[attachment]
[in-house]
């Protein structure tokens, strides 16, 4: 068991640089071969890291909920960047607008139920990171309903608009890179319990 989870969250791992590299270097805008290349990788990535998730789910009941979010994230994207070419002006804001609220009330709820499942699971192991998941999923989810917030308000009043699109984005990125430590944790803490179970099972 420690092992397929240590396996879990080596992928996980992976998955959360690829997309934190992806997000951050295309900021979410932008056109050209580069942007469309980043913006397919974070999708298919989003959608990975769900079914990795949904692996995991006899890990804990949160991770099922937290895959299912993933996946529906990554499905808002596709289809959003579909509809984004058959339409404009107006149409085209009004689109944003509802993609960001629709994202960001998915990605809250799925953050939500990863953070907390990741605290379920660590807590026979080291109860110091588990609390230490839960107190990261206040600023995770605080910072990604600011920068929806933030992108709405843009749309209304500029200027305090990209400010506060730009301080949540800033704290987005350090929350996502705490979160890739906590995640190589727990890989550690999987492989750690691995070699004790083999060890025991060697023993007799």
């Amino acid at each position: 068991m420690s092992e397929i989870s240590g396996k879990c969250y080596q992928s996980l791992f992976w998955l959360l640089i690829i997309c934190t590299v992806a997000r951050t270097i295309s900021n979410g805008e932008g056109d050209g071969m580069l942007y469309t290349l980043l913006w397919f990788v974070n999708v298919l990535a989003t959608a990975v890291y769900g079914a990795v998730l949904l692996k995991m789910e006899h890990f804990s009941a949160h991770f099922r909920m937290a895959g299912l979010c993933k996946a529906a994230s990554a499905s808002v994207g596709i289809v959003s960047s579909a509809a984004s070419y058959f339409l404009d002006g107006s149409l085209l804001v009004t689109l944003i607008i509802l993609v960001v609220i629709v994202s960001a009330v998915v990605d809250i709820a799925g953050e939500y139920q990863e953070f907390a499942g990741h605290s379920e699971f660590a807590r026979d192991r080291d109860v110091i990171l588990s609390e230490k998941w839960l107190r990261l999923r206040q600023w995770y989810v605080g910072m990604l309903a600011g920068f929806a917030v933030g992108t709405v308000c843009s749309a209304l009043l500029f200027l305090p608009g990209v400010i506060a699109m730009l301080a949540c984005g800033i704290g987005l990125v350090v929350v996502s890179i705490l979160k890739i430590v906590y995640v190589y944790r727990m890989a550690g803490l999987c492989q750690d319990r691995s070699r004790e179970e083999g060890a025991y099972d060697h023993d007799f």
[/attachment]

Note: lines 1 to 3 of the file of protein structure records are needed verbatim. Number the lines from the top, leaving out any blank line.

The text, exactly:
[in-house]
């Protein structure tokens, strides 16, 4: 068991640089071969890291909920960047607008139920990171309903608009890179319990 989870969250791992590299270097805008290349990788990535998730789910009941979010994230994207070419002006804001609220009330709820499942699971192991998941999923989810917030308000009043699109984005990125430590944790803490179970099972 420690092992397929240590396996879990080596992928996980992976998955959360690829997309934190992806997000951050295309900021979410932008056109050209580069942007469309980043913006397919974070999708298919989003959608990975769900079914990795949904692996995991006899890990804990949160991770099922937290895959299912993933996946529906990554499905808002596709289809959003579909509809984004058959339409404009107006149409085209009004689109944003509802993609960001629709994202960001998915990605809250799925953050939500990863953070907390990741605290379920660590807590026979080291109860110091588990609390230490839960107190990261206040600023995770605080910072990604600011920068929806933030992108709405843009749309209304500029200027305090990209400010506060730009301080949540800033704290987005350090929350996502705490979160890739906590995640190589727990890989550690999987492989750690691995070699004790083999060890025991060697023993007799």
């Amino acid at each position: 068991m420690s092992e397929i989870s240590g396996k879990c969250y080596q992928s996980l791992f992976w998955l959360l640089i690829i997309c934190t590299v992806a997000r951050t270097i295309s900021n979410g805008e932008g056109d050209g071969m580069l942007y469309t290349l980043l913006w397919f990788v974070n999708v298919l990535a989003t959608a990975v890291y769900g079914a990795v998730l949904l692996k995991m789910e006899h890990f804990s009941a949160h991770f099922r909920m937290a895959g299912l979010c993933k996946a529906a994230s990554a499905s808002v994207g596709i289809v959003s960047s579909a509809a984004s070419y058959f339409l404009d002006g107006s149409l085209l804001v009004t689109l944003i607008i509802l993609v960001v609220i629709v994202s960001a009330v998915v990605d809250i709820a799925g953050e939500y139920q990863e953070f907390a499942g990741h605290s379920e699971f660590a807590r026979d192991r080291d109860v110091i990171l588990s609390e230490k998941w839960l107190r990261l999923r206040q600023w995770y989810v605080g910072m990604l309903a600011g920068f929806a917030v933030g992108t709405v308000c843009s749309a209304l009043l500029f200027l305090p608009g990209v400010i506060a699109m730009l301080a949540c984005g800033i704290g987005l990125v350090v929350v996502s890179i705490l979160k890739i430590v906590y995640v190589y944790r727990m890989a550690g803490l999987c492989q750690d319990r691995s070699r004790e179970e083999g060890a025991y099972d060697h023993d007799f």